Related to The Young Victoria’s depiction of the relationship between Victoria and Melbourne is its interpretation of the Bedchamber Crisis, which occurred when Victoria refused the newly-appointed Prime Minister Robert Peel’s request to replace several of her Whig attendants with Tories to appear more bipartisan. In the movie, Victoria stubbornly refuses Peel’s polite requests and giddily recounts the story to Melbourne, making it appear that she refused Peel’s request because she was smitten with Melbourne.
However, as historian Richard Spall explains, the Bedchamber Crisis should be viewed in context of the Hastings Scandal, which was left out of the film (although briefly depicted in deleted scenes). Several members of Victoria’s bedchamber had allegedly spread false rumors that Flora Hastings, lady-in-waiting to the Queen’s mother, was pregnant with an illegitimate child. She was not, and the Tory press was quick to criticize Victoria and her attendants. This scandal happened concurrent to the Bedchamber Crisis. If Victoria were to give into Peel’s demands, she would be admitting that her friends were guilty. Spall argues that in this instance, “moral imperative took the place of political necessity.”
The Attempted Assassination
In contrast to the simplification of the Bedchamber Crisis, the movie exaggerates Edward Oxford’s attempted assassination of Victoria. In the movie, Albert sees Oxford begin to fire, so he grabs Victoria and shields her with his body and is shot in the process. However, according to historical accounts nobody was injured. In fact, Albert recorded in his journal that he saw the man and thought he appeared quite amusing and “theatrical,” and Victoria laughed when he explained to her what happened.The movie’s fictitious portrayal of the event helps to better convey Albert’s selfless love for Victoria. Furthermore, Victoria’s reaction following the incident helps to give the audience closure that she had indeed given her entire heart to Albert and not Melbourne. 
Compared to many other historical films, The Young Victoria largely remained true to the historical events that it portrayed. The two main incidents that contradict historical fact, the age of Lord Melbourne (and by extension the Bedchamber Crisis) and the assassination attempt on Victoria, were changed to help modern audiences relate to the story. The historical inaccuracies, though technically incorrect, promoted the greater underlying historical theme of the movie, Albert’s love for Victoria contrasted with nearly everyone else’s utilitarian view of her. While movies are never a substitute for a comprehensive historical monograph, The Young Victoria is a very educational film that can be used as a teaching tool for younger audiences.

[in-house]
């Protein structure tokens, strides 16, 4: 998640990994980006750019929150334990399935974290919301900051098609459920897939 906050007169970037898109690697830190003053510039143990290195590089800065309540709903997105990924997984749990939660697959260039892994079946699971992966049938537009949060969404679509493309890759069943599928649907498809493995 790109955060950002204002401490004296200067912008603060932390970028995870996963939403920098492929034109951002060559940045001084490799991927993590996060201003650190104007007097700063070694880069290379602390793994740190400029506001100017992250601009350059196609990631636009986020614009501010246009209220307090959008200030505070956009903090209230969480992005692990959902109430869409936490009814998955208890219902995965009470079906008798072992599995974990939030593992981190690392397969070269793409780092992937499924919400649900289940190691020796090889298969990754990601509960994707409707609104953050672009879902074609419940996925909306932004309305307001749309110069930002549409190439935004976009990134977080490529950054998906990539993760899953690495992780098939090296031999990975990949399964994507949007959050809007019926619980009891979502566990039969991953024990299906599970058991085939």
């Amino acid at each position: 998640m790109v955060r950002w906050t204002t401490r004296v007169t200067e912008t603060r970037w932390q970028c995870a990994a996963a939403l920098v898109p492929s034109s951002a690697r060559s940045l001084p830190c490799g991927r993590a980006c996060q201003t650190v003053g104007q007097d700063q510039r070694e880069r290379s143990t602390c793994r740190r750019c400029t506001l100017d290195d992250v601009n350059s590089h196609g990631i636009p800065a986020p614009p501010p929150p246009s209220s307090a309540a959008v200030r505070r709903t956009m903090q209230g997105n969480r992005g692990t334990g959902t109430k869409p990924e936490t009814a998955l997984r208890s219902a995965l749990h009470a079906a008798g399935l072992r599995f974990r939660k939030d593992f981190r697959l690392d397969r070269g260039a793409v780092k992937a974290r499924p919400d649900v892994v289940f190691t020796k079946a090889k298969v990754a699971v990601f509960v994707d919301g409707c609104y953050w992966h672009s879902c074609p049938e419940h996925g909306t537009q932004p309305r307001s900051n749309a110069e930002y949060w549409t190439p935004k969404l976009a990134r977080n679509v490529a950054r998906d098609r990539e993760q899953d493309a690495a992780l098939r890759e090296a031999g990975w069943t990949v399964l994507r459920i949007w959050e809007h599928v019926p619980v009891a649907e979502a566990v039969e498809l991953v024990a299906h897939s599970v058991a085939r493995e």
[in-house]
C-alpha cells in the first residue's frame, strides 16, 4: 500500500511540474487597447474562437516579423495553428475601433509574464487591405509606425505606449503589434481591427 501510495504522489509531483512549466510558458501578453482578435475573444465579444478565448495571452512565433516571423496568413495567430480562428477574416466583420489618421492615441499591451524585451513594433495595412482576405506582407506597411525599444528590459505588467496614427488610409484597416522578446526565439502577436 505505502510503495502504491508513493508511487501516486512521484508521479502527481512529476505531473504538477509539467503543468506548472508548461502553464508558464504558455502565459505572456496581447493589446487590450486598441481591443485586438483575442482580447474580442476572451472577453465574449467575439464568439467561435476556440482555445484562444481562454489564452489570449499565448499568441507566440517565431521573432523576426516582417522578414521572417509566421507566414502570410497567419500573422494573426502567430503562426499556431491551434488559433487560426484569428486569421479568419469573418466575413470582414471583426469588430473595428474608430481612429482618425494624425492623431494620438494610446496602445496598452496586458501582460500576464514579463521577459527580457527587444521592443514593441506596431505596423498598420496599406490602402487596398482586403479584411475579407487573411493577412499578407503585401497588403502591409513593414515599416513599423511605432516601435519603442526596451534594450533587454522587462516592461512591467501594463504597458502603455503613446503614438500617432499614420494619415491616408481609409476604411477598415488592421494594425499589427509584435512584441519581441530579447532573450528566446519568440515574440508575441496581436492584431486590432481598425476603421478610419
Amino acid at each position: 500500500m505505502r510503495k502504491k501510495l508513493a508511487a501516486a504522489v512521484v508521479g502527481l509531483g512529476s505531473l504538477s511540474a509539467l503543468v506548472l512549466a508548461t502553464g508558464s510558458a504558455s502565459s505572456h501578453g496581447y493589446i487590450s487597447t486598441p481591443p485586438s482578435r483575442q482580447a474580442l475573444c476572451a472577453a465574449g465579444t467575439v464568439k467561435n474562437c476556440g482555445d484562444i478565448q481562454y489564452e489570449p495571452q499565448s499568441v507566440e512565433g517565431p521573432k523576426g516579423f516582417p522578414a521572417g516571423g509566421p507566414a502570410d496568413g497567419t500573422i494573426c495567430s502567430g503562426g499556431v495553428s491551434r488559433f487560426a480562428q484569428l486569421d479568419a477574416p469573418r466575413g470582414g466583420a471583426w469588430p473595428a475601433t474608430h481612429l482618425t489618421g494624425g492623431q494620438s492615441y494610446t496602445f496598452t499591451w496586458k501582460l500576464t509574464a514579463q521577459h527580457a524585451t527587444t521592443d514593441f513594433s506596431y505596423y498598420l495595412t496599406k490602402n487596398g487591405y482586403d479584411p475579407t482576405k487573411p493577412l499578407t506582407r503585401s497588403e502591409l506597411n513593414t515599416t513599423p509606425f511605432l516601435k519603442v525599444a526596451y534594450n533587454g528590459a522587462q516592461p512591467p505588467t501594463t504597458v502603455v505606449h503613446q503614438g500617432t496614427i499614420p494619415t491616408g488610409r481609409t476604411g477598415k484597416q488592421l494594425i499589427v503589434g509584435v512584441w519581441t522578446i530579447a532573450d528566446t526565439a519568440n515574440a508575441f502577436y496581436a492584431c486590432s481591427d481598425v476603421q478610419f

1. Woodham-Smith, Cecil. Queen Victoria: From Her Birth to the Death of the Prince Consort. New York: Knopf, 1972, 30
2. Plowden, Alison. The Young Victoria. Briarcliff Manor, NY: Stein and Day, 1981, 84-5.
3. Woodham-Smith, 62-4.
4. Bolitho, Hector. Albert: Prince Consort. London: Max Parrish & Co., 1964, 24.
5. Plowden, 125-6.
6. Bolitho, 22-23; Plowden, 131-2.
7. Plowden, 154.
8. Hibbert, Christopher. Queen Victoria in Her Letters and Journals. Harmondsworth, Middlesex: Penguin Books, 1985, page 37.
9. Spall Jr., Richard Francis. 1987. “The Bedchamber Crisis and the Hastings Scandal: Morals, Politics, and the Press at the Beginning of Victoria’s Reign.” Canadian Journal of History 22, no. 1: 19. Academic Search Complete, Ebscohost (accessed March 28, 2011), page 2.
10. Ibid., 3-4.
11. Ibid., 19
12. Woodham-Smith, page 216.